My real interest in birds was still in its fledging years when I met a Kurrichane Thrush (Turdus libonyanus) for the first time whilst travelling through Botswana. This bird was named by the explorer and naturalist, Andrew Smith, in the late 19th century: Turdus is Latin for ‘thrush’, while libonyanus is derived from a Tswana name for this bird, which is fairly common in the north-eastern part of southern Africa. I found them enchanting birds to watch as they scuffled their way through fallen leaves to find invertebrates or pecked at wild fruit.
Their bright orange beaks, large brown eyes with an orange eye ring and the confiding way they looked at us were charming attributes – as is the black speckling on their throats creating a dark malar stripe. The breast of a Kurrichane Thrush is light grey brown grading towards a dull, rather pale, orange colour. Quite noticeable is that the centre of the belly is whitish. The orange eye-ring can clearly be seen in the photograph below.
When I first saw a thrush in our Eastern Cape garden I automatically assumed it was a Kurrichane Thrush. How wrong I was: closer observation made me realise that the orange underparts are more conspicuous and, while there was black streaking on the throat, there was no malar stripe. In contrast to the Kurrichane Thrush, their eye-ring is a dullish brown. I was actually seeing an Olive Thrush (Turdus olivaceus).
This common name is derived from the olive-grey colouring on the back of the bird. Here you can see the beak of the Olive Thrush is paler as well as the heavy streaking on the throat.
Olive Thrushes like to forage on the ground and in leaf litter – often clearing away the latter that gathers in the gutters of roofs! Both of these thrushes enjoy bathing and drinking from a bird bath – so it is worth investing in at least one for your garden.
Both of these thrushes look similar to the American Robin (Turdus migratorius).
The days have warmed up quickly and nature is making the most of the seasonal change. The veld in parts of the North West Province is filled with Vachellia (Acacia) trees covered with creamy blossoms.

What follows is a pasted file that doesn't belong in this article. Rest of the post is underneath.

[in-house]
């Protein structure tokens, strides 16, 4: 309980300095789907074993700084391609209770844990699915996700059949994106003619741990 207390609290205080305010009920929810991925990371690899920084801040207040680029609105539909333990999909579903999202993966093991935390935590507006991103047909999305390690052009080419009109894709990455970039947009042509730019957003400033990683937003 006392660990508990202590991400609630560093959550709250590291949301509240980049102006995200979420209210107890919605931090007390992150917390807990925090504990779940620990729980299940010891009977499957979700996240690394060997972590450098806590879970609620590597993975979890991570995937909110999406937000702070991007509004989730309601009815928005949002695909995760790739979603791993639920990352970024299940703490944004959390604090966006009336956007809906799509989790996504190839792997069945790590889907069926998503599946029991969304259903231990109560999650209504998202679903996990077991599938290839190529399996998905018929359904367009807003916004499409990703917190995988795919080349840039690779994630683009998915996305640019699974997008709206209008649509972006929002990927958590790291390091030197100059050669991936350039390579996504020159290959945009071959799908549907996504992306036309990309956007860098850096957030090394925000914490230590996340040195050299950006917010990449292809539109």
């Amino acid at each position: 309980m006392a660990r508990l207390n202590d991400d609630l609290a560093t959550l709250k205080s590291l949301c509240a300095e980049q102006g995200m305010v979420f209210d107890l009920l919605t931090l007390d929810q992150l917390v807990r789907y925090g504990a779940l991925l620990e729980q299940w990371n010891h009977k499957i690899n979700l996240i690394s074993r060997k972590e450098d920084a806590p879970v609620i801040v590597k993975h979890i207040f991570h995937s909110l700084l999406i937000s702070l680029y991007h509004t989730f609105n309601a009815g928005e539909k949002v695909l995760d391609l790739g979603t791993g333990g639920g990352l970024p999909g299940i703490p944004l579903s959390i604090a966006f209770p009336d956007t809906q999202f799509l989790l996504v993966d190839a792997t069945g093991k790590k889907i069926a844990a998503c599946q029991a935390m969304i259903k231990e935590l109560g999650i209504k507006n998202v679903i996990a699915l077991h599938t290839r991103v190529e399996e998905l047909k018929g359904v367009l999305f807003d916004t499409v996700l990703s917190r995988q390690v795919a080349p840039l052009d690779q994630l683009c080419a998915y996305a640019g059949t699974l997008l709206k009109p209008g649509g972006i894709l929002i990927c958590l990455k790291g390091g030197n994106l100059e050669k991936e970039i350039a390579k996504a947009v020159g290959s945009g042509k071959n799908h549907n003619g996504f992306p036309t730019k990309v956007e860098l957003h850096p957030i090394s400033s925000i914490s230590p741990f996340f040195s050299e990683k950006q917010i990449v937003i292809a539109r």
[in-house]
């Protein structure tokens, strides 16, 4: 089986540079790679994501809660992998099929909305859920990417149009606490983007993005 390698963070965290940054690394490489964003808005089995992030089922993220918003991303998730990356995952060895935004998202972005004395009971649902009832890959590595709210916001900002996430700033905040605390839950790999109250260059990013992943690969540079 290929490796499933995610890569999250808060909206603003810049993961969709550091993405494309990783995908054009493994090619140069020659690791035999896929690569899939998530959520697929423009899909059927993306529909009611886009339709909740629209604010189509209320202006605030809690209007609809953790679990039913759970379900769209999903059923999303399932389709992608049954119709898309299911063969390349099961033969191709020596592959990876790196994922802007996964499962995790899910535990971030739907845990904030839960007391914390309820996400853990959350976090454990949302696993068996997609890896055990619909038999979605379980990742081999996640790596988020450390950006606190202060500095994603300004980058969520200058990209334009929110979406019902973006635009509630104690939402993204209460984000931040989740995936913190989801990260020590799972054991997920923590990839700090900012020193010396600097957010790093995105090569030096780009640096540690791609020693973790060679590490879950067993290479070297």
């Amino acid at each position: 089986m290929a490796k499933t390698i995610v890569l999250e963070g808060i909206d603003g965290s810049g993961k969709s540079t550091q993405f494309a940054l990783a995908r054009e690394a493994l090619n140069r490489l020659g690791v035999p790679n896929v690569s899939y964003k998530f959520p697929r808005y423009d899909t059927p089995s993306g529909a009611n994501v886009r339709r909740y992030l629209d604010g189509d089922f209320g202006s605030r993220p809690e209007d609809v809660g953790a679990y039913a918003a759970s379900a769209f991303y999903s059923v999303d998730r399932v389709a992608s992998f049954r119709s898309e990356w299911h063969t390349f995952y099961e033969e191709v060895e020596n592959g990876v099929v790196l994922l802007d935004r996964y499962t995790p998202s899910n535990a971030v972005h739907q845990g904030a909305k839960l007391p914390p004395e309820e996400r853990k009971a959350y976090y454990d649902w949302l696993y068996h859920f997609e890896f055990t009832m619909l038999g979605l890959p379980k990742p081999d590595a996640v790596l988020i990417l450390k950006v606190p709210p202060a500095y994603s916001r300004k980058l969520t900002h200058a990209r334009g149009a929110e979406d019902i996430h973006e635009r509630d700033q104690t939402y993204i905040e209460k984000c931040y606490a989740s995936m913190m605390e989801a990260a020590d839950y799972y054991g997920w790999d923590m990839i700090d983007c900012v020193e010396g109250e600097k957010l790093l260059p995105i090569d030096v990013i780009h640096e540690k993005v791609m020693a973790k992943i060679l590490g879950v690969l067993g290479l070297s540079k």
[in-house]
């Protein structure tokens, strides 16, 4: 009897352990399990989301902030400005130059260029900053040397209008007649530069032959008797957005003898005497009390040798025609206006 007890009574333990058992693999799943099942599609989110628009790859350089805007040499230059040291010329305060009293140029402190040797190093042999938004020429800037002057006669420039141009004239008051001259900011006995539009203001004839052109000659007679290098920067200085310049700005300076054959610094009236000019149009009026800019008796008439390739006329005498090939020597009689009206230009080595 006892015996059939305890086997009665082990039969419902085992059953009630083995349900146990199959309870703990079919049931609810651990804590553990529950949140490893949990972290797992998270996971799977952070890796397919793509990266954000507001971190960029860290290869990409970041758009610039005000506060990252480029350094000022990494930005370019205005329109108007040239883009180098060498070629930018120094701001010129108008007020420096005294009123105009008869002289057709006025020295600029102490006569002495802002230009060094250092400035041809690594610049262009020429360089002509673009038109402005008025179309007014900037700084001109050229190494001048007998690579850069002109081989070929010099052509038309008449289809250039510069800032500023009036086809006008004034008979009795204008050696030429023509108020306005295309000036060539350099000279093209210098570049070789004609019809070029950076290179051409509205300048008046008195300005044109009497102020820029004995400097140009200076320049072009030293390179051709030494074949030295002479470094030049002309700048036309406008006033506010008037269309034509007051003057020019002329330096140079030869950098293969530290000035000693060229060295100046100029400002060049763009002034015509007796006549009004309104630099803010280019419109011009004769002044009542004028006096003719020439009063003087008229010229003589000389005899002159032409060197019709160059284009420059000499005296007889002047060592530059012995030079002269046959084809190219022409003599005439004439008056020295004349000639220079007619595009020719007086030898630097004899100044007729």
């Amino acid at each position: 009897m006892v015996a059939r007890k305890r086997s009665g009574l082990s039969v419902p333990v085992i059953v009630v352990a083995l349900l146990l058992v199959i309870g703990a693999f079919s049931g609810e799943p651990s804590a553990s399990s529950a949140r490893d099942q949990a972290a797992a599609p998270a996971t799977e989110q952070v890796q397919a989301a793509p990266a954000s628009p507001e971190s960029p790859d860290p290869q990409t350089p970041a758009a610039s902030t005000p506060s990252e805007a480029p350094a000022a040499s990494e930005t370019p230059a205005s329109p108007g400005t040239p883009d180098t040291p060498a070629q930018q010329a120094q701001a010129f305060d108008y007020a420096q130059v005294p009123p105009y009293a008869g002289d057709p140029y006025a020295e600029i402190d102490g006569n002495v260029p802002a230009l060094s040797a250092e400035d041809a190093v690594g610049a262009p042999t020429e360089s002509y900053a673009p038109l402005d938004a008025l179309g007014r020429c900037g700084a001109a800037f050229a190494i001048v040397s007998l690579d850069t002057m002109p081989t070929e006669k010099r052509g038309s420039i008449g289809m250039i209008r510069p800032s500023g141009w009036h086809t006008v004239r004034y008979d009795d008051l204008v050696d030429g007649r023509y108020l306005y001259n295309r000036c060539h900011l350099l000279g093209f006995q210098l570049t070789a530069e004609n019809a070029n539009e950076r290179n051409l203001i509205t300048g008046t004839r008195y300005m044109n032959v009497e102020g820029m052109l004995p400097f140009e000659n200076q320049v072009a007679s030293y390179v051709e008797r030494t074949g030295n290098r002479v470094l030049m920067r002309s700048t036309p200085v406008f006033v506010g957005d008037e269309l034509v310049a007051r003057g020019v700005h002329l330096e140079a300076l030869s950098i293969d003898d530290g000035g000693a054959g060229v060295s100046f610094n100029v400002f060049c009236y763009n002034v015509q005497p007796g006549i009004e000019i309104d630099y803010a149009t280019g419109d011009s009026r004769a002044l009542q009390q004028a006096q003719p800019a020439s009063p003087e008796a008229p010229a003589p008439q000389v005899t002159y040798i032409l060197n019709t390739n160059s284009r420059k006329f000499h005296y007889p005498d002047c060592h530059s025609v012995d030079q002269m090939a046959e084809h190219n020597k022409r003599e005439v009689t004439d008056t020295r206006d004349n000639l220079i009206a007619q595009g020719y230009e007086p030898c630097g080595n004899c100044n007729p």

New leaves are sprouting on thorny branches.
Young Nyala still sport crinkly, fluffy hair.
Impala are feeling frisky.
The birds in our garden are regularly supplied with seeds and fruit, although there are a number of berries on indigenous trees at this time of the year as well as succulent flowers on the Erythrina caffra tree especially. Weavers and other smaller birds are provided with fine grass seeds in the hanging feeders and coarse seeds, such as crushed maize and millet are scattered on the ground for doves and pigeons. Well, that is the way it is supposed to work. Here is one of many Cape Weavers making the most of the abundance of Erythrina caffra flowers.
Amethyst sunbirds, Speckled Mousebirds, Common Starlings, Black-headed Orioles, Fork-tailed Drongos, Laughing Doves, African Green Pigeons, Black-eyed Bulbuls and a variety of other birds visit these blossoms during the day. Laughing Doves, Red-eyed Doves and the Speckled Pigeons also gather below the hanging feeders to eat the seeds that fall to the ground. These Laughing Doves have decided to get to the source:
Not to be outdone, a Speckled Pigeon has usurped Morrigan’s feeder for a good meal:
There are a lot of berries and seeds around for the Speckled Mousebirds to feed on, but here they have homed in on an orange I put out on the feeding tray: